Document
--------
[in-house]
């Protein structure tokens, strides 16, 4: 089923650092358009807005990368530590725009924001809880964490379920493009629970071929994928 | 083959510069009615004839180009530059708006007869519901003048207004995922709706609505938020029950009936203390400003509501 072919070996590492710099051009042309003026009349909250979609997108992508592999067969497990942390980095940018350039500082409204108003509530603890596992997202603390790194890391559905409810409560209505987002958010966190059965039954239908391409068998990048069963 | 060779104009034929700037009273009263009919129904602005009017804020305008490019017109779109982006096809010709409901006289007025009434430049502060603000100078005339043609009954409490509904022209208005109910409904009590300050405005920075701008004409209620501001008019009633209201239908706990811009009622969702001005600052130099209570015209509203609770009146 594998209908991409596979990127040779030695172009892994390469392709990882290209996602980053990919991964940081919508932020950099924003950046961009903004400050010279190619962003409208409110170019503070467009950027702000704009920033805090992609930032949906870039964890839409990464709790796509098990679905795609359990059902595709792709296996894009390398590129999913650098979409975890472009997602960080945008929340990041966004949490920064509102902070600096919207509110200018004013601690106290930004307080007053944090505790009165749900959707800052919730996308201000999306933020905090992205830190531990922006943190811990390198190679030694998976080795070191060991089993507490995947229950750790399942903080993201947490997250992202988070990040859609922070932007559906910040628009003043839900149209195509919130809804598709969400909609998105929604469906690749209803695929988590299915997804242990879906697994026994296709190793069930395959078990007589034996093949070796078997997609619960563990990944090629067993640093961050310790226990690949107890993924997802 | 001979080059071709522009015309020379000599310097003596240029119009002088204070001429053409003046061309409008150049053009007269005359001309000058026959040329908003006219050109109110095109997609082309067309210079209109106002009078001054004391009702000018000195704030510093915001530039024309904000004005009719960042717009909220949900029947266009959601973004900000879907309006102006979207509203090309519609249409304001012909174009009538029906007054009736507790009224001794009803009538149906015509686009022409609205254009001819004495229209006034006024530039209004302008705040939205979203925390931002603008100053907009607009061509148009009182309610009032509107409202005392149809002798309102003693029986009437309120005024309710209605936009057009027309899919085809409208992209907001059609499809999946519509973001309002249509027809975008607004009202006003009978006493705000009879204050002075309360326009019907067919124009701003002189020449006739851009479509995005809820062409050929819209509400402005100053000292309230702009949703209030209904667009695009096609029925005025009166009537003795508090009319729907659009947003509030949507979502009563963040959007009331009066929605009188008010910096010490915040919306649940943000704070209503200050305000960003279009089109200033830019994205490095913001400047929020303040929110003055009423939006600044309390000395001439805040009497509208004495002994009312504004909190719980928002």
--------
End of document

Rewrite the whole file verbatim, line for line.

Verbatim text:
[in-house]
């Protein structure tokens, strides 16, 4: 089923650092358009807005990368530590725009924001809880964490379920493009629970071929994928 | 083959510069009615004839180009530059708006007869519901003048207004995922709706609505938020029950009936203390400003509501 072919070996590492710099051009042309003026009349909250979609997108992508592999067969497990942390980095940018350039500082409204108003509530603890596992997202603390790194890391559905409810409560209505987002958010966190059965039954239908391409068998990048069963 | 060779104009034929700037009273009263009919129904602005009017804020305008490019017109779109982006096809010709409901006289007025009434430049502060603000100078005339043609009954409490509904022209208005109910409904009590300050405005920075701008004409209620501001008019009633209201239908706990811009009622969702001005600052130099209570015209509203609770009146 594998209908991409596979990127040779030695172009892994390469392709990882290209996602980053990919991964940081919508932020950099924003950046961009903004400050010279190619962003409208409110170019503070467009950027702000704009920033805090992609930032949906870039964890839409990464709790796509098990679905795609359990059902595709792709296996894009390398590129999913650098979409975890472009997602960080945008929340990041966004949490920064509102902070600096919207509110200018004013601690106290930004307080007053944090505790009165749900959707800052919730996308201000999306933020905090992205830190531990922006943190811990390198190679030694998976080795070191060991089993507490995947229950750790399942903080993201947490997250992202988070990040859609922070932007559906910040628009003043839900149209195509919130809804598709969400909609998105929604469906690749209803695929988590299915997804242990879906697994026994296709190793069930395959078990007589034996093949070796078997997609619960563990990944090629067993640093961050310790226990690949107890993924997802 | 001979080059071709522009015309020379000599310097003596240029119009002088204070001429053409003046061309409008150049053009007269005359001309000058026959040329908003006219050109109110095109997609082309067309210079209109106002009078001054004391009702000018000195704030510093915001530039024309904000004005009719960042717009909220949900029947266009959601973004900000879907309006102006979207509203090309519609249409304001012909174009009538029906007054009736507790009224001794009803009538149906015509686009022409609205254009001819004495229209006034006024530039209004302008705040939205979203925390931002603008100053907009607009061509148009009182309610009032509107409202005392149809002798309102003693029986009437309120005024309710209605936009057009027309899919085809409208992209907001059609499809999946519509973001309002249509027809975008607004009202006003009978006493705000009879204050002075309360326009019907067919124009701003002189020449006739851009479509995005809820062409050929819209509400402005100053000292309230702009949703209030209904667009695009096609029925005025009166009537003795508090009319729907659009947003509030949507979502009563963040959007009331009066929605009188008010910096010490915040919306649940943000704070209503200050305000960003279009089109200033830019994205490095913001400047929020303040929110003055009423939006600044309390000395001439805040009497509208004495002994009312504004909190719980928002």